I come back with different shades of green made of Viridian Green + Cadmium Yellow Medium and paint around the purples, shaping the Wisteria blooms. I usually follow this sequence: Flowers First, Leaves Last. If I painted the foliage first it would be easy to pick up some of the greens on my brush as the blossoms are added and muddy their color.
The Bougainvillea is painted in the same sequence. At the very last I pop in those bracts illuminated by the sun. The thick paint is carefully “Laid” on top of the underlying color. That way the blossoms retain their bright hue.
Erika had a special request: a Rooster and hen in the courtyard. No Problem! They are drawn in with a thin wash of MUD (Ultramarine Blue + Alizarin Crimson) + Liquin. Thank you for visiting our studio today! If you have any questions please feel free to ask. Hugs,
October 13, 2014
Erika and Lance requested a desert landscape in front of the distant mountain instead of the water that was in the original pen and ink drawing. The lake is on the other side of Red Mountain, a stately landmark they can see from their home in Mesa, Arizona. So…taking a trip down memory lane I pulled out some pictures of our home in Carefree, Arizona where we lived several years ago. This is where I fell in love with the subtleties of the desert.
We had nine amazing Saguaro cacti on our property, stalwart sentinels standing upright amidst the soft desert foliage.
The sky is painted first since it’s the source of light. The upper regions are Cobalt Blue + White. Closer to the horizon the sky becomes lighter and greener. There I use a mix of Pthalo Blue + a touch of Lemon Yellow + White. Work then begins on Red Mountain. Mixtures in various proportions of MUD (Ultramarine Blue + Alizarin Crimson) + Cadmium Red Light + Cadmium Orange + White are used for the massive rocks.
Bracing against a mahl stick to steady my hand I delineate the details of the Saguaro Cactus. What is a mahl stick? CLICK HERE to learn more.
Santa Rita Cactus and Mexican Bush Sage grow at the base of a feathery Palo Verde.
Our desert landscape is finished, tomorrow we’ll start on the casita! Do remember, to see any of the pictures larger just click on the image. Hugs,
October 12, 2014
I always sketch up the basic plan on the canvas with a brush dipped in a thin oil wash of MUD (Ultramarine Blue + Alizarin Crimson) + Liquin. Drawing begins with the building, it’s the skeleton of the painting.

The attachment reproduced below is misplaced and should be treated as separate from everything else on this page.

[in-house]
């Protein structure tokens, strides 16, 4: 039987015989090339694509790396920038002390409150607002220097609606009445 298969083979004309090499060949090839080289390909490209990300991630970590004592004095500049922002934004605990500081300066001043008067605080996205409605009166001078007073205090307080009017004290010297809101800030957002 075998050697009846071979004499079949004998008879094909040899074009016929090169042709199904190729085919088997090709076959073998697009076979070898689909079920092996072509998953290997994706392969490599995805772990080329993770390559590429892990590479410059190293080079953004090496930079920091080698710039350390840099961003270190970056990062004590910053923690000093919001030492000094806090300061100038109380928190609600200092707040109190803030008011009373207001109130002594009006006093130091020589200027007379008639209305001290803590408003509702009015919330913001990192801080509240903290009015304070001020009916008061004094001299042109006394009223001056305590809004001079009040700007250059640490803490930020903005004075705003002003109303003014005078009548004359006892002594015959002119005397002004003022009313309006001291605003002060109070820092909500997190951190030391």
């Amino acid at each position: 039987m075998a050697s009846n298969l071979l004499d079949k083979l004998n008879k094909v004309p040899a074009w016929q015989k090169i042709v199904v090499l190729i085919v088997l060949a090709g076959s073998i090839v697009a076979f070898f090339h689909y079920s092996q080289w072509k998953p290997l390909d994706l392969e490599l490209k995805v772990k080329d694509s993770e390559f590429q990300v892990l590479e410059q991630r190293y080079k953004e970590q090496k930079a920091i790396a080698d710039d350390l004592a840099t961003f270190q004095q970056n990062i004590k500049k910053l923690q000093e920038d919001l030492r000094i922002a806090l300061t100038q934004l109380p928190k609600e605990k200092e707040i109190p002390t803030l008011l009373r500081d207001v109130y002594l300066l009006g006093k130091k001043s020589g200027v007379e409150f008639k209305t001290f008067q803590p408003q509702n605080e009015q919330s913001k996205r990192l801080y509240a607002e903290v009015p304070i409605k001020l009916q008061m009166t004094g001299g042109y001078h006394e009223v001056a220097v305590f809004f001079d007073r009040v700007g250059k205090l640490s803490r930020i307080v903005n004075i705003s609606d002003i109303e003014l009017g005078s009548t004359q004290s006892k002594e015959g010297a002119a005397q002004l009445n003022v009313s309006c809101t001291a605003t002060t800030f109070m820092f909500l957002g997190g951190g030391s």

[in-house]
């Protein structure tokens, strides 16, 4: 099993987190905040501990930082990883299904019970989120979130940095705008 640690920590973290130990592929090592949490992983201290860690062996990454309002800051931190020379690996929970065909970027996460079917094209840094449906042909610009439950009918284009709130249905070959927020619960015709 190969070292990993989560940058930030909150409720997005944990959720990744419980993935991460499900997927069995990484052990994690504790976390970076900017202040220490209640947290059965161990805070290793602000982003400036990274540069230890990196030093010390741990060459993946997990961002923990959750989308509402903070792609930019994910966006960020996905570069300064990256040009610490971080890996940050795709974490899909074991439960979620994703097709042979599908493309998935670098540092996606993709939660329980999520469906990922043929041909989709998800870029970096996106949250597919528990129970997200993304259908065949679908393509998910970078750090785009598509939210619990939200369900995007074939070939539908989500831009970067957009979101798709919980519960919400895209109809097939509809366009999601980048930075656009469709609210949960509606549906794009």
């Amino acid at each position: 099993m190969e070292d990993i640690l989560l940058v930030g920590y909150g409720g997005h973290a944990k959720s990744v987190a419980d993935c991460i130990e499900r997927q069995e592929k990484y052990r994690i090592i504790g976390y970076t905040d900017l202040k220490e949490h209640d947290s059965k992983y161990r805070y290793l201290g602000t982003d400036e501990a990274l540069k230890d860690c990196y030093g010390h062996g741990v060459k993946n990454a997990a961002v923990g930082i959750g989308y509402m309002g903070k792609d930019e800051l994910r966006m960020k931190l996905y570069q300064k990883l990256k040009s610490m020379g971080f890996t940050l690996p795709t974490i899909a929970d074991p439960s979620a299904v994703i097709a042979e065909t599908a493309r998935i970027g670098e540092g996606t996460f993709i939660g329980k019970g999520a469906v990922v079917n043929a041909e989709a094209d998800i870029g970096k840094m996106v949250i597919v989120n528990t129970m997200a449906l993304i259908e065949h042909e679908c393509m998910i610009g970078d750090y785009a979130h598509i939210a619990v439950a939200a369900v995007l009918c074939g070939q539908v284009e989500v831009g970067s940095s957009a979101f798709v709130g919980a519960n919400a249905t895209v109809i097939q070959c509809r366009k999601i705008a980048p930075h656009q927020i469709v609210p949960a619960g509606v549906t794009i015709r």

As I draw I label the flowers and vines, I don’t want to forget what I’m supposed to paint :) Erika and Lance decided they wanted to change the Bougainvillea on the left side, over the door, to Wisteria.
We keep the Bougainvillea on the right side, the basic shapes of the Hollyhocks and Sunflowers are drawn in. Next the steps leading to the upper courtyard are built.
I realize there isn’t enough room for the container to the left of the door that was shown in my original sketch. Sometimes in painting you just have to make some editorial changes “On the Fly”! Tomorrow we’ll start applying color. See ya! Hugs,
October 11, 2014
Starting on a new commission today. It’s to be painted on an 18 inch by 24 inch standard canvas that will be placed in a traditional frame. SO…..we have to do a little extra preparation in order to be able to pack and ship the wet painting. The canvas is laid on a sheet of double ply cardboard that measures 24 inches by 30 inches. Screw eyes are inserted at three different spots into the stretcher bars on the back of the canvas. The painting is labeled with the title, our code of authenticity and a special personalization to the collector. The labeling is done on the white block that was painted with KILZ so the sharpie doesn’t bleed through to the front. You can see this better if you enlarge the image, just click on the picture.